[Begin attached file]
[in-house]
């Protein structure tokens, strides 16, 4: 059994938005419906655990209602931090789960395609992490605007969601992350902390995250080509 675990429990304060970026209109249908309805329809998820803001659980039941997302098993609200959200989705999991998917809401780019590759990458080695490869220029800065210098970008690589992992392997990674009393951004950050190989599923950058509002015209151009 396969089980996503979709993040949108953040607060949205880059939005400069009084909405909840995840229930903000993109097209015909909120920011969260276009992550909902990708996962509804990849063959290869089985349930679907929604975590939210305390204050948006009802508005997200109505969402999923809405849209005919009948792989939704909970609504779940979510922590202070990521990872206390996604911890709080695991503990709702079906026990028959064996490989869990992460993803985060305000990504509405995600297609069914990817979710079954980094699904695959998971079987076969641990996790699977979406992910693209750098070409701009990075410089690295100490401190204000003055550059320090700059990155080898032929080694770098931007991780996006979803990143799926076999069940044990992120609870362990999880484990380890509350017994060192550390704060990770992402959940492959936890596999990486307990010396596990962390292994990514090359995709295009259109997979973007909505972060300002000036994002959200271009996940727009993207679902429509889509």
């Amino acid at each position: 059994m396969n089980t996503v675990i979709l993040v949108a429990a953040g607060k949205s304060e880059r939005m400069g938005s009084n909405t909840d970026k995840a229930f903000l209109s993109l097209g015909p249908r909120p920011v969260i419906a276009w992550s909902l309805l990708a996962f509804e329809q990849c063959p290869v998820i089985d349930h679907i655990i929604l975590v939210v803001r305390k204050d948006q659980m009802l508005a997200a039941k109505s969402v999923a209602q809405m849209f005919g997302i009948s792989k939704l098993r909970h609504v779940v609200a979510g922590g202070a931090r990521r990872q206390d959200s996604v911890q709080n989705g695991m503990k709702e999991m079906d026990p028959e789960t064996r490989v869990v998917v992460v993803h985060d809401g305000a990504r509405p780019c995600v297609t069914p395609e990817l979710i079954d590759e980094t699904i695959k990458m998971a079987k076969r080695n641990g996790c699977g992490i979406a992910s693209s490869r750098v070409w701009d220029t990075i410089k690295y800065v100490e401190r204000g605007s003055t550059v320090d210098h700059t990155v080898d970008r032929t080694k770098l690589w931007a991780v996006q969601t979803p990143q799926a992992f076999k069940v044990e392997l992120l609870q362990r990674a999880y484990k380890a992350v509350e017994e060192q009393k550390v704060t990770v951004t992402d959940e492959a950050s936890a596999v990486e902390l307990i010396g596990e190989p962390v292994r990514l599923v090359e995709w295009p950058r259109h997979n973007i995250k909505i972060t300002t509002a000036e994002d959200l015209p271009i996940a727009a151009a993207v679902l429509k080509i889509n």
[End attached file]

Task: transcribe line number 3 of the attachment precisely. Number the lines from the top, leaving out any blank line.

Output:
């Amino acid at each position: 059994m396969n089980t996503v675990i979709l993040v949108a429990a953040g607060k949205s304060e880059r939005m400069g938005s009084n909405t909840d970026k995840a229930f903000l209109s993109l097209g015909p249908r909120p920011v969260i419906a276009w992550s909902l309805l990708a996962f509804e329809q990849c063959p290869v998820i089985d349930h679907i655990i929604l975590v939210v803001r305390k204050d948006q659980m009802l508005a997200a039941k109505s969402v999923a209602q809405m849209f005919g997302i009948s792989k939704l098993r909970h609504v779940v609200a979510g922590g202070a931090r990521r990872q206390d959200s996604v911890q709080n989705g695991m503990k709702e999991m079906d026990p028959e789960t064996r490989v869990v998917v992460v993803h985060d809401g305000a990504r509405p780019c995600v297609t069914p395609e990817l979710i079954d590759e980094t699904i695959k990458m998971a079987k076969r080695n641990g996790c699977g992490i979406a992910s693209s490869r750098v070409w701009d220029t990075i410089k690295y800065v100490e401190r204000g605007s003055t550059v320090d210098h700059t990155v080898d970008r032929t080694k770098l690589w931007a991780v996006q969601t979803p990143q799926a992992f076999k069940v044990e392997l992120l609870q362990r990674a999880y484990k380890a992350v509350e017994e060192q009393k550390v704060t990770v951004t992402d959940e492959a950050s936890a596999v990486e902390l307990i010396g596990e190989p962390v292994r990514l599923v090359e995709w295009p950058r259109h997979n973007i995250k909505i972060t300002t509002a000036e994002d959200l015209p271009i996940a727009a151009a993207v679902l429509k080509i889509n």